Adventures in Portlandia!

July 19-26, 2016

We came to Portland to see Jamie and help her get settled in her new house.

Just as we pulled in, a load of wood chips arrived! So our first project was laying down cardboard for "sheet mulch" and covering it with eight cubic yards of wood chips!
Portlandian Gothic.
A well-deserved lunch at McMenamin's Kennedy School
Dennis passing along his breadmaking skills to the next generation.

Historic Columbia River Highway

A friend suggested we check out the Historic Columbia River Highway, the nation's first scenic highway, constructed between 1913 and 1922. The road parallels Interstate 84, but loops along the cliffs overlooking the Columbia, through forests where the trees are so dense they form a dark tunnel, occasionally opening up for breathtaking views of the Columbia River.

Crown Point Overlook

Elowah Falls

The Columbia River Highway passes five major waterfalls in an eight-mile stretch between Crown Point and the Bonneville Locks. Even on a Thursday afternoon, there was bumper-to-bumper traffic and gridlock at most of the trailheads.

We continued past the more popular destinations to Elowah Falls, where a short hike leads to a 289-foot waterfall.
We had lunch just below the Bridge of the Gods, where the PCT crosses the Columbia River, near the Columbia River Sternwheeler Dock.

Waterfront Loop

The next day Dennis and I rented bikes and explored the Waterfront Loop, a fantastic urban bike ride along the Willamette River, over historic bridges and through a series of linear parks, as well as the Oregon Museum of Science and Industry.

One of the highlights was crossing the Steel Bridge, a truly multimodal bridge that carries bike, pedestrian and train traffic on its lower level and light rail and road traffic on the upper level. Built in 1912, it's one of the oldest lift bridges in the US.
We took a break at the Either/Or Cafe, a fantastic coffee shop right on the bike path near the Sellwood Bridge.

Oxbow Regional Park

While we were exploring the Columbia River Highway, we crossed over the Sandy River near Troutdale and noticed a very nice area along the river. So on Saturday we returned for an extended hike along the Sandy at Oxbow Regional Park.

We were astounded by the depth of the forest cover along the Sandy. The trees — mostly Douglas fir — are so tall their tops are not visible. When we heard a sharp crack in the forest, we did a quick calculation: possible range maybe 150 feet? Run! The Douglas firs have thick, dark, coarse bark — so different from the Ponderosa pines of Arizona's Sky Islands! There is no sign that they have burned recently, or at all. They are packed so tight that almost no light reaches the forest floor, and their branches are covered in thick "fir" coats of moss. Ferns run rampant at their feet, and trickles of water cross the trail at regular intervals.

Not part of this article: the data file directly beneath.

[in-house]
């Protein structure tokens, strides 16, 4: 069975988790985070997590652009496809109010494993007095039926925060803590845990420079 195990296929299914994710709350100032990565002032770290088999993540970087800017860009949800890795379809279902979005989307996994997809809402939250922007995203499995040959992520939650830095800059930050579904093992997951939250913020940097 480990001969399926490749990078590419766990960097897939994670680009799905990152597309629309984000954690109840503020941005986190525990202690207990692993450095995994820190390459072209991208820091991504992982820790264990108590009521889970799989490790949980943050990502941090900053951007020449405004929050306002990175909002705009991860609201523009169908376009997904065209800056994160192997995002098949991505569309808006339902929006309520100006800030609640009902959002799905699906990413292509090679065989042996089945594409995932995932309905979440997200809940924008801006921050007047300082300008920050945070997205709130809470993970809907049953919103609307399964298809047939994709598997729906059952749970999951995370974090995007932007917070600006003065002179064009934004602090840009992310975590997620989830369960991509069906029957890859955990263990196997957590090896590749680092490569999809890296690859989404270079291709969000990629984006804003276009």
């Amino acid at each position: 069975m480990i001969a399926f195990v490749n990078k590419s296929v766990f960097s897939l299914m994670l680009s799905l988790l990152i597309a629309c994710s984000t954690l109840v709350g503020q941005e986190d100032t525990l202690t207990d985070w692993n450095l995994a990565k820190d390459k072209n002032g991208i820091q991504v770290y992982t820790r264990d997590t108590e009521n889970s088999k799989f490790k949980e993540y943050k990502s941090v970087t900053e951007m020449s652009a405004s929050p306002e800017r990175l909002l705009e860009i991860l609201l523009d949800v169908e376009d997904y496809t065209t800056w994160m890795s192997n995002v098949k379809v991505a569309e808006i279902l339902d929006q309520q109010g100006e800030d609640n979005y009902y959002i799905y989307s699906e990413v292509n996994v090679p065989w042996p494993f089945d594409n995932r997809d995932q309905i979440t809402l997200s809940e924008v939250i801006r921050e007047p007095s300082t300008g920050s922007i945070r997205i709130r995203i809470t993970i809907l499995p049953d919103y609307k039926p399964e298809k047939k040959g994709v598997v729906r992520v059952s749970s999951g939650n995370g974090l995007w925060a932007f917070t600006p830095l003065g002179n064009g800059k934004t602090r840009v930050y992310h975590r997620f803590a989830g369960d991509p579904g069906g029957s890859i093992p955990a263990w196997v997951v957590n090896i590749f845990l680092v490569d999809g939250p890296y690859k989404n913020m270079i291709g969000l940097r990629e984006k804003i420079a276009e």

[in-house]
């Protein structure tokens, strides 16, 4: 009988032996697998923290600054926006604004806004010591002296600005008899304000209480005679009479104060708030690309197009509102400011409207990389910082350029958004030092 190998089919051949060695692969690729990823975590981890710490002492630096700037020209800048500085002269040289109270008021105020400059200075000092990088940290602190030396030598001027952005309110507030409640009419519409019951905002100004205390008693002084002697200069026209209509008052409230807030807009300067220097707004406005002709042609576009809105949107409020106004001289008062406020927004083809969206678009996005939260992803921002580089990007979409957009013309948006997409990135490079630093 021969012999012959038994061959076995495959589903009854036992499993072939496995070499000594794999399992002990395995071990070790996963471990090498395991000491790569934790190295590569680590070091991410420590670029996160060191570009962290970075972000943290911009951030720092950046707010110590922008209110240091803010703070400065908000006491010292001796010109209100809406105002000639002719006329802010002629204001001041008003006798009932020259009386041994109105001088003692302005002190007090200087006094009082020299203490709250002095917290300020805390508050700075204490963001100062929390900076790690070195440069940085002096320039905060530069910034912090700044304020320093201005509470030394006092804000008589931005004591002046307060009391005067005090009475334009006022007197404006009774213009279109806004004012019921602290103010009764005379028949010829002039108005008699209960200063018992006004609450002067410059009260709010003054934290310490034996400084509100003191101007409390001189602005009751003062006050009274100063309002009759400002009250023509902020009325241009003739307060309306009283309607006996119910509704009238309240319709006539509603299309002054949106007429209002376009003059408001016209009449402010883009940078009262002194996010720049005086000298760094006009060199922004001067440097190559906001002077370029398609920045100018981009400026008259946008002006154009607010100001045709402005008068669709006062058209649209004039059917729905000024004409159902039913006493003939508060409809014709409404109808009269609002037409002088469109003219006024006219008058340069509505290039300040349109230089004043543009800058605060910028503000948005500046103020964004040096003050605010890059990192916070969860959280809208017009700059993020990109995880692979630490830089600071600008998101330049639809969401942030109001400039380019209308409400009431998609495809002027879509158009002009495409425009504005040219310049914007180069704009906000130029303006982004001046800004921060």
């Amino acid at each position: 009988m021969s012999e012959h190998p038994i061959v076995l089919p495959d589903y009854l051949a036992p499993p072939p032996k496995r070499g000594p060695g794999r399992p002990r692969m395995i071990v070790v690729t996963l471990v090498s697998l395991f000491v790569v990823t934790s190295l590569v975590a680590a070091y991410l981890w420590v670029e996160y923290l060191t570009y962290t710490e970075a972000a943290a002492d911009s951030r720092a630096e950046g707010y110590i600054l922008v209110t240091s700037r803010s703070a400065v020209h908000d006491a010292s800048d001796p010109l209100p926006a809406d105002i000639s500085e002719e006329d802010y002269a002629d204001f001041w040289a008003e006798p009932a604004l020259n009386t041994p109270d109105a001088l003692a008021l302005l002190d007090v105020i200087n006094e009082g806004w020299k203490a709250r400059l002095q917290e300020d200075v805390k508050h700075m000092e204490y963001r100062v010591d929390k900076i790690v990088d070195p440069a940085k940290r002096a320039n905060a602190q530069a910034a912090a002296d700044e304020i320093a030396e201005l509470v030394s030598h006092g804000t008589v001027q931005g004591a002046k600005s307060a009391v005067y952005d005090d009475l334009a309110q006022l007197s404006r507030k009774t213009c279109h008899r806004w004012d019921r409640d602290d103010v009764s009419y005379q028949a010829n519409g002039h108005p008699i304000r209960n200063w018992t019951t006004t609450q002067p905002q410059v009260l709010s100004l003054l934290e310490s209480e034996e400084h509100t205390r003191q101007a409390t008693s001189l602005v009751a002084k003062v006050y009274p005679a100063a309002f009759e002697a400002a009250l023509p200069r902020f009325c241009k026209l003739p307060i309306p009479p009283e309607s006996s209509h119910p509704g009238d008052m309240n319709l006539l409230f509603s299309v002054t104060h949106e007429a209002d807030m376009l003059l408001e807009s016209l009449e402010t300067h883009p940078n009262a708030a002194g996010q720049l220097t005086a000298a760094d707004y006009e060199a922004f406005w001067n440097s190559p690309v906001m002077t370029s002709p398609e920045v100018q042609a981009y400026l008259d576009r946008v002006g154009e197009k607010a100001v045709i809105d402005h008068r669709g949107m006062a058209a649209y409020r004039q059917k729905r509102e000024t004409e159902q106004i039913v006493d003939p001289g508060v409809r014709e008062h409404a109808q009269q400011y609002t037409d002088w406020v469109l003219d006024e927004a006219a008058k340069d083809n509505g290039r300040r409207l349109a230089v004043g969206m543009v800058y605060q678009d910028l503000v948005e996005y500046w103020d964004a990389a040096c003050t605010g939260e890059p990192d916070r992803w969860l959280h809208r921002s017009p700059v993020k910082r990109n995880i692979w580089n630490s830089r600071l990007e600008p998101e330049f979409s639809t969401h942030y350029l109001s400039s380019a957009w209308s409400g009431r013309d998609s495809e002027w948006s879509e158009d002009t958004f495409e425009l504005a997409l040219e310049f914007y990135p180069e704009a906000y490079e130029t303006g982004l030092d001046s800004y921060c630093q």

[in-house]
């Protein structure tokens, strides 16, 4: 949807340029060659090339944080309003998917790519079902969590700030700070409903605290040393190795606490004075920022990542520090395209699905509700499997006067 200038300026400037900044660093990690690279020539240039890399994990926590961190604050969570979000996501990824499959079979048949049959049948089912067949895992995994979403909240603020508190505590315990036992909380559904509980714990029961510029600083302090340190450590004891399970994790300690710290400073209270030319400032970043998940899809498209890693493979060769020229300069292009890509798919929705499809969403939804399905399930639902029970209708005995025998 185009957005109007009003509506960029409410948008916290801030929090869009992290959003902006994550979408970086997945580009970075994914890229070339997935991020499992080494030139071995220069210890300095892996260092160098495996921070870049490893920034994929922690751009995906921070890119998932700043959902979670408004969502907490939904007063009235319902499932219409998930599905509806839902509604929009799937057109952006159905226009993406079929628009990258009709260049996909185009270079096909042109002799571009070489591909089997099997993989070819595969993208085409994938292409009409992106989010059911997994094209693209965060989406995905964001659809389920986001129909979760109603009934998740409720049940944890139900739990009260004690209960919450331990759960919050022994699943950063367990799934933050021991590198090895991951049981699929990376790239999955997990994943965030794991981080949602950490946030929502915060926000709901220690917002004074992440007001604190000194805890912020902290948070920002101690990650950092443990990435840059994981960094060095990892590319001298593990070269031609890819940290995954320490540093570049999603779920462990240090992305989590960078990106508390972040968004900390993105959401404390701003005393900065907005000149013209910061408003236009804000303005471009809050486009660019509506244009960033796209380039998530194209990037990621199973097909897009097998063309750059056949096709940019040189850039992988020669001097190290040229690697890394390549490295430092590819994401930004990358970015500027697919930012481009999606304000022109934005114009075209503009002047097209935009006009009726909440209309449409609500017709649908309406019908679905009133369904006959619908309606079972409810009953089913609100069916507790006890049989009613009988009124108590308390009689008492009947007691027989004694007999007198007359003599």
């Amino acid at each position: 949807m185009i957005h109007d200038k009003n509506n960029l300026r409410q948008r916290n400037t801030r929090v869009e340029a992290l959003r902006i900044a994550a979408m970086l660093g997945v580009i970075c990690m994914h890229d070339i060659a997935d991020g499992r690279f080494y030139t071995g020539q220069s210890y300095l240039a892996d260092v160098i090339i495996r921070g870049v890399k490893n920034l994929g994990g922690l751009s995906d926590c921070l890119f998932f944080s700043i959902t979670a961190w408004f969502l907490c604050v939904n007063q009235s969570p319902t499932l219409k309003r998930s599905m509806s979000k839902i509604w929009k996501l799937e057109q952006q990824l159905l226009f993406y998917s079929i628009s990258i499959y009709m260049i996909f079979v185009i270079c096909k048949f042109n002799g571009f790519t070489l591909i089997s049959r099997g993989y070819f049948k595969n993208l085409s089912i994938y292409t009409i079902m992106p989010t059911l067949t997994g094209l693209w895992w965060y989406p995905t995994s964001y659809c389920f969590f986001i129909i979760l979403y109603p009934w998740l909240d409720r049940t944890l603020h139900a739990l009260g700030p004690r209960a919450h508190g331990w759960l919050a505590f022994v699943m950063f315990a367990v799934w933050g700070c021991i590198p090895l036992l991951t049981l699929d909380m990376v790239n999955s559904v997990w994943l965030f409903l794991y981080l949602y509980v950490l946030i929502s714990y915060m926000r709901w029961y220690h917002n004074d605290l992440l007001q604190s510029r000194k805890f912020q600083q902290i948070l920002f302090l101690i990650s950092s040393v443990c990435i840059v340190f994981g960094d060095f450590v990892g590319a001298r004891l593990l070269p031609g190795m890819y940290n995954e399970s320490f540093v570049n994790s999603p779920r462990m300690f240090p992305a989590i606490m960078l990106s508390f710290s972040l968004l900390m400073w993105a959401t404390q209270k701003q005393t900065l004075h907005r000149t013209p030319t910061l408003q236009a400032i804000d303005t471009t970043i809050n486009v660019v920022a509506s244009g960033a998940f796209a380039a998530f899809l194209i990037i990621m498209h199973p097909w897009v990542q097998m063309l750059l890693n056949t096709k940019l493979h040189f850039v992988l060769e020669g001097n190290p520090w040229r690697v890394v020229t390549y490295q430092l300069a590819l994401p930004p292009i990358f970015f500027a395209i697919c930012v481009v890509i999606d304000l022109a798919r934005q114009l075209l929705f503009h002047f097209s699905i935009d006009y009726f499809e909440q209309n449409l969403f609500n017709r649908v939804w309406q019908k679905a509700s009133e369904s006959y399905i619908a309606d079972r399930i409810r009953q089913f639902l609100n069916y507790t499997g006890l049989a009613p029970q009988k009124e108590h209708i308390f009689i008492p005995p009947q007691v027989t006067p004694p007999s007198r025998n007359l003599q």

We found Sasquatch!
Spider's web illuminated by filtered sun, looking like a warped 33⅓ RPM Record.
The trail runs along the Sandy River, a wide, shallow, stony-bottomed margarita green summer playground.

Mount Hood

South of Oxbow Regional Park, we continued on a winding country road that alternates between tunnel-like cliffside forest and bucolic hilltop farms, and from the latter we caught tantalizing glimpses of Mount Hood, its gleaming white triangular summit towering ghost-like above the blue-green horizon. So naturally we had to go check it out.

Ironically, the closer we got to Mount Hood, the less we could see of the summit! The Mount Hood Highway was already a westbound parking lot at 3:00 pm on a Sunday afternoon, and there was total gridlock at Government Camp. We took a short break from the traffic and hiked to Little Zigzag Falls, a tumbling torrent of snowmelt at the base of Mount Hood.

We stashed the car and took a short walk at an old ski lift, thinking we might get a better view from "just over the rise". Silly Arizonans! There are no breaks in this forest! We ended up trucking about two miles uphill, but we finally got a good view of Mount Hood, and along the way, we met an elderly couple who pointed out that the bushes were covered in huckleberries. We sampled those, had dinner at the Huckleberry Inn, and brought home a bottle of huckleberry syrup as a souvenir! Over dinner, we learned a bit more about Mount Hood. It's a potentially active volcano that has erupted many times in the past, as recently as the 1700s. Although it's not especially tall by western standards, at 11,249 feet it towers more than 7700 feet above the surrounding countryside, making it one of the most prominent peaks in the continental US. There are 12 named glaciers on the mountain and snowfields cover about 80 percent of the mountain above the 6,900-foot (2,100 m) level. There are no hiking trails to the summit — ice axes and crampons only! But there are a number of trails around the mountain. Yep, gotta come back and do that!

Sauvie Island

Jamie saved the best for last! On the warmest day of our trip, with temperatures approaching 90°, we drove to Sauvie Island, where there is a surprisingly nice sandy beach on the banks of the Columbia River. There was an enormous osprey nest near the beach. Birding friends, what's going on here? There's a whole lot of squawking and wing-flapping but not much flying!

Almost immediately, Jackson found a playmate in another black lab mix — also named "Jackson" — and the two of them had a blast chasing each others' tennis balls. Every once in a while, one of them got loose and I got to be the retriever!
So far Jackson doesn't quite understand the "retriever" part of "Labrador Retriever". Hey buddy, if you want us to throw the ball for you, you have to let go of it!
Dennis tries logic ...
... and a little behavior modeling.
Bye Jamie! Thanks for a great visit!